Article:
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RSS and CAP Feeds

An RSS (Really Simple Syndication) feed for the Weekly Volcanic Activity Report first made available on 5 March 2008 can be utilized with the aid of various free downloadable readers. The report content of the news feed is identical to the Weekly Volcanic Activity Report minus some features including the header information (latitude and longitude and summit elevation), the Geologic Summary, and a link to the volcano's page from the Global Volcanism Program. Each volcano report includes a link from the volcano's name back to the more complete information in the Weekly Volcanic Activity Report on the Smithsonian website. On 12 March 2009, GeoRSS tags were added so that the latitude and longitude for each volcano could be included with the feed.

At the end of each individual report is a list of the sources used. We would like to emphasize that the World Organization of Volcano Observatories (WOVO) website (http://www.wovo.org/) lists the regional volcano observatories that have the most authoritative data for many of these events.

CAP (Common Alerting Protocol) feeds are XML files specifically formatted for disaster management.


Google Earth Placemarks

A Google Earth network link for the Weekly Volcanic Activity Report was first made available on 1 April 2009. This file can be loaded into the free Google Earth software, and in turn will load placemarks for volcanoes in the current weekly report. Placemark balloons include the volcano name, report date, report text, sources, and links back to the GVP volcano page for that volcano and to the complete Weekly Report for that week.

 Acronyms and Abbreviations

a.s.l. - above sea level

AVO - Alaska Volcano Observatory

AVHRR - Advanced Very High Resolution Radiometer

CENAPRED - Centro Nacionale de Prevencion de Desastres (México)

CONRED - Coordinadora Nacional para la Reducción de Desastres

COSPEC - Correlation Spectrometer

CVGHM (formerly VSI) - Center of Volcanology and Geological Hazard Mitigation

CVO - Cascades Volcano Observatory (USGS)

GMS - Geostationary Meteorological Satellite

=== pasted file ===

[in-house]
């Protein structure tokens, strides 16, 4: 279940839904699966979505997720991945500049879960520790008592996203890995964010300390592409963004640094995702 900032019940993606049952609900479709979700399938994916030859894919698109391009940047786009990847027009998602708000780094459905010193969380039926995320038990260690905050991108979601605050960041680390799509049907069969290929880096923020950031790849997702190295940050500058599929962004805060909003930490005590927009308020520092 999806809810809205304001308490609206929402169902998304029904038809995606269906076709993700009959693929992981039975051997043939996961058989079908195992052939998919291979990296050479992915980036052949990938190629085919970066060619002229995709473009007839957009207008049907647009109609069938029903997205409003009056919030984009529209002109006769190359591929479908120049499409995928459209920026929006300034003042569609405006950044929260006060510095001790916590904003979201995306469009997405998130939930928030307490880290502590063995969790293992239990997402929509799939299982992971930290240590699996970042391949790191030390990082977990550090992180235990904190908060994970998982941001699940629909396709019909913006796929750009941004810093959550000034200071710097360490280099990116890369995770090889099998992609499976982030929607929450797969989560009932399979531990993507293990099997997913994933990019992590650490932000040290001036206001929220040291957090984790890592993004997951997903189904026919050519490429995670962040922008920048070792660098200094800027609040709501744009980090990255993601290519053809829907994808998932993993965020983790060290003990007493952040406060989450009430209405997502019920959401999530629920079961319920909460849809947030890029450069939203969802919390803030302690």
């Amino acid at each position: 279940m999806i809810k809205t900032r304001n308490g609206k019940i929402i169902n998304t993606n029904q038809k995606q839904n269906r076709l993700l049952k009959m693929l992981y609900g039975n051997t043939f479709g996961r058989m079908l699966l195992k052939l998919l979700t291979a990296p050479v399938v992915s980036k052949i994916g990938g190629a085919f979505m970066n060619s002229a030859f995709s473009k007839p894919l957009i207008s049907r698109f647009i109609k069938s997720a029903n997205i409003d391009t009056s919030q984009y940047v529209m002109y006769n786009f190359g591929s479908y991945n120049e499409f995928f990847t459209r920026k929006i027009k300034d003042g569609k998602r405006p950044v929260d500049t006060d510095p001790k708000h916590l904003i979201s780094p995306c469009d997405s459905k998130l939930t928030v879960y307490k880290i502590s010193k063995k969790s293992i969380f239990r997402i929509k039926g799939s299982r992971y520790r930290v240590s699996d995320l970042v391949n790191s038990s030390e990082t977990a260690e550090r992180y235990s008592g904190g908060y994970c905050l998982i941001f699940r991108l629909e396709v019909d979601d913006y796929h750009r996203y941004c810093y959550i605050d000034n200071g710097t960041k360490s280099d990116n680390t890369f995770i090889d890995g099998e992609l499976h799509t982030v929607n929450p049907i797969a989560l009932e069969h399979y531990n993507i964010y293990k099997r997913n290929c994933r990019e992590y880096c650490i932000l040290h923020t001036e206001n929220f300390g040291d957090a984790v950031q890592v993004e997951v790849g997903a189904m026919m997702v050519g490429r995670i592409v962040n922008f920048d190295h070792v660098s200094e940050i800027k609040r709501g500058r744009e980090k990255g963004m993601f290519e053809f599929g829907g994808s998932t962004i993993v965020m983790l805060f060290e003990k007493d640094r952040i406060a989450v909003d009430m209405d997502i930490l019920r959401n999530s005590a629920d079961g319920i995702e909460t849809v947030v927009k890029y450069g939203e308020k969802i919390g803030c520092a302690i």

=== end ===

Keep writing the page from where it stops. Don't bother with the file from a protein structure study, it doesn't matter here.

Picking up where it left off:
GOES - Geostationary Operational Environmental Satellite

GVO - Goma Volcano Observatory

GVP - Global Volcanism Program (Smithsonian Institution)

HVO - Hawaiian Volcano Observatory (USGS)

ICE - Instituto Costarricense de Electricidad (Costa Rica)

IG - Instituto Geofísico (Ecuador)

IGNS - Institute of Geological and Nuclear Sciences (New Zealand) - now GNS Science

INETER - Instituto Nicaragüense de Estudios Territoriales (Nicaragua)

INGEMMET - Instituto Geológical Minero y Metalúrgico (Peru)

INGEOMINAS - Instituto Colombiano de Geología y Minería (Colombia)

INGV-CT - Istituto Nazionale di Geofisica e Vulcanologia - Sezione di Catania (Italy)

INSIVUMEH - Instituto Nacional de Sismologia, Vulcanologia, Meteorologia e Hidrologia (Guatemala)

IRD - Institut de Recherche pour le Développement (France)

JMA - Japanese Meteorological Agency

KEMSD - Kamchatkan Experimental and Methodical Seismilogical Department

KVERT - Kamchatkan Volcanic Eruption Response Team

M - magnitude

METEOSAT - Meteorological Satellite

MEVO - Mount Erebus Volcano Observatory

MODIS - Moderate Resolution Imaging Spectroradiometer

MVO - Montserrat Volcano Observatory

MWO - Meteorological Watch Office

NEIC - National Earthquake Information Center

NIED - National Research Institute for Earth Science and Disaster Prevention (Japan)

NOAA - National Oceanic and Atmospheric Administration

NOTAM - Notice to Airmen

OVDAS - Observatorio Volcanologico de los Andes del Sur (Chile)

OFDA - Office of US Foreign Disaster Assistance

ONEMI - Oficina Nacional de Emergencia - Ministerio del Interior (Chile)

OVPDLF - Observatoire Volcanologique du Piton de la Fournaise (France)

OVSICORI-UNA - Observatorio Vulcanologico y Sismologico de Costa Rica, Universidad Nacional (Costa Rica)

PHIVOLCS - Philippine Institute of Volcanology and Seismology (Philippines)

RSAM - Real-time Seismic Amplitude Measurement

RVO - Rabaul Volcano Observatory

SERNAGEOMIN - Servicio Nacional de Geologia y Mineria (Chile)

SIGMET - Significant Meteorological Information

SNET - Servicio Nacional de Estudios Territoriales (El Salvador)

SVERT - Sakhalin Volcanic Eruption Response Team (Russia)

USAID - US Agency for International Development

USGS - United States Geological Survey

UTC - Coordinated Universal Time

VAAC - Volcanic Ash Advisory Center

VAFTAD - Volcanic Ash Forecast Transport And Dispersion

VDAP - Volcano Disaster Assistance Program (USGS)

VHP - Volcano Hazards Program (USGS)

VRC - Volcano Research Center (Japan)